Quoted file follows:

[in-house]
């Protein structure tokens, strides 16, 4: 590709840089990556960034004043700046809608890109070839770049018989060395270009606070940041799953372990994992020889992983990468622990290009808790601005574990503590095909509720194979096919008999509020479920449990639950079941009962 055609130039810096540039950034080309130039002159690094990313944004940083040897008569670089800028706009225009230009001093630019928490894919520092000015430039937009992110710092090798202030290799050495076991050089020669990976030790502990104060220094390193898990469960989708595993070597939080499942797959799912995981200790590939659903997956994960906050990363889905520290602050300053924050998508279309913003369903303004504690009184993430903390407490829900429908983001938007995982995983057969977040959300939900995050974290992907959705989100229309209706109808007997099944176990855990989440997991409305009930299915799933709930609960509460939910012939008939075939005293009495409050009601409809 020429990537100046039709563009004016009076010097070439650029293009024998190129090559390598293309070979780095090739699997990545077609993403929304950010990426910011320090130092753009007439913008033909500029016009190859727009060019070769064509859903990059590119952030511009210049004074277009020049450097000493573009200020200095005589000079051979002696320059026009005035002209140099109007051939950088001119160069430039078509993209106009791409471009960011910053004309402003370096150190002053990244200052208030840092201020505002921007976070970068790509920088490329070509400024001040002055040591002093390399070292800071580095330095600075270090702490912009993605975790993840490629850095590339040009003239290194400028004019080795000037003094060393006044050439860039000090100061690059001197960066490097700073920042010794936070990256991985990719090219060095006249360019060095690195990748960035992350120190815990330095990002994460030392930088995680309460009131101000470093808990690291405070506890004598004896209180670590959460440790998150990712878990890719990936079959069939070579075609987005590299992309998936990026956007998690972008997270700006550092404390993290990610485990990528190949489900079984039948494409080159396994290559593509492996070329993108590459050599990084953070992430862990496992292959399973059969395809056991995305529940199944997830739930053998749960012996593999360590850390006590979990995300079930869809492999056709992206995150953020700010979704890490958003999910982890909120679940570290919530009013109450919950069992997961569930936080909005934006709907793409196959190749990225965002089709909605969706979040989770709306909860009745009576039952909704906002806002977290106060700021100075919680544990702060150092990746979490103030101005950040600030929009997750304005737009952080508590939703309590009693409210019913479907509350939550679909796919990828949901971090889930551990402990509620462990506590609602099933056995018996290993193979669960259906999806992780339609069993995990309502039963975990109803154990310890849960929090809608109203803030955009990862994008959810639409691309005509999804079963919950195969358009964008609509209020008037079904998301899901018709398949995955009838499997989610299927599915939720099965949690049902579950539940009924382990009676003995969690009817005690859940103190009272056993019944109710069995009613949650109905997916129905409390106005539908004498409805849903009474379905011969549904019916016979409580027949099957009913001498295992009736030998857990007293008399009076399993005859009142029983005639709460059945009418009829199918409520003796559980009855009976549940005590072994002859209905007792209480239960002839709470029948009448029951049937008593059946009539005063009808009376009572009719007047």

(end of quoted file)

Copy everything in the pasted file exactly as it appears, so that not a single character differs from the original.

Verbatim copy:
[in-house]
């Protein structure tokens, strides 16, 4: 590709840089990556960034004043700046809608890109070839770049018989060395270009606070940041799953372990994992020889992983990468622990290009808790601005574990503590095909509720194979096919008999509020479920449990639950079941009962 055609130039810096540039950034080309130039002159690094990313944004940083040897008569670089800028706009225009230009001093630019928490894919520092000015430039937009992110710092090798202030290799050495076991050089020669990976030790502990104060220094390193898990469960989708595993070597939080499942797959799912995981200790590939659903997956994960906050990363889905520290602050300053924050998508279309913003369903303004504690009184993430903390407490829900429908983001938007995982995983057969977040959300939900995050974290992907959705989100229309209706109808007997099944176990855990989440997991409305009930299915799933709930609960509460939910012939008939075939005293009495409050009601409809 020429990537100046039709563009004016009076010097070439650029293009024998190129090559390598293309070979780095090739699997990545077609993403929304950010990426910011320090130092753009007439913008033909500029016009190859727009060019070769064509859903990059590119952030511009210049004074277009020049450097000493573009200020200095005589000079051979002696320059026009005035002209140099109007051939950088001119160069430039078509993209106009791409471009960011910053004309402003370096150190002053990244200052208030840092201020505002921007976070970068790509920088490329070509400024001040002055040591002093390399070292800071580095330095600075270090702490912009993605975790993840490629850095590339040009003239290194400028004019080795000037003094060393006044050439860039000090100061690059001197960066490097700073920042010794936070990256991985990719090219060095006249360019060095690195990748960035992350120190815990330095990002994460030392930088995680309460009131101000470093808990690291405070506890004598004896209180670590959460440790998150990712878990890719990936079959069939070579075609987005590299992309998936990026956007998690972008997270700006550092404390993290990610485990990528190949489900079984039948494409080159396994290559593509492996070329993108590459050599990084953070992430862990496992292959399973059969395809056991995305529940199944997830739930053998749960012996593999360590850390006590979990995300079930869809492999056709992206995150953020700010979704890490958003999910982890909120679940570290919530009013109450919950069992997961569930936080909005934006709907793409196959190749990225965002089709909605969706979040989770709306909860009745009576039952909704906002806002977290106060700021100075919680544990702060150092990746979490103030101005950040600030929009997750304005737009952080508590939703309590009693409210019913479907509350939550679909796919990828949901971090889930551990402990509620462990506590609602099933056995018996290993193979669960259906999806992780339609069993995990309502039963975990109803154990310890849960929090809608109203803030955009990862994008959810639409691309005509999804079963919950195969358009964008609509209020008037079904998301899901018709398949995955009838499997989610299927599915939720099965949690049902579950539940009924382990009676003995969690009817005690859940103190009272056993019944109710069995009613949650109905997916129905409390106005539908004498409805849903009474379905011969549904019916016979409580027949099957009913001498295992009736030998857990007293008399009076399993005859009142029983005639709460059945009418009829199918409520003796559980009855009976549940005590072994002859209905007792209480239960002839709470029948009448029951049937008593059946009539005063009808009376009572009719007047």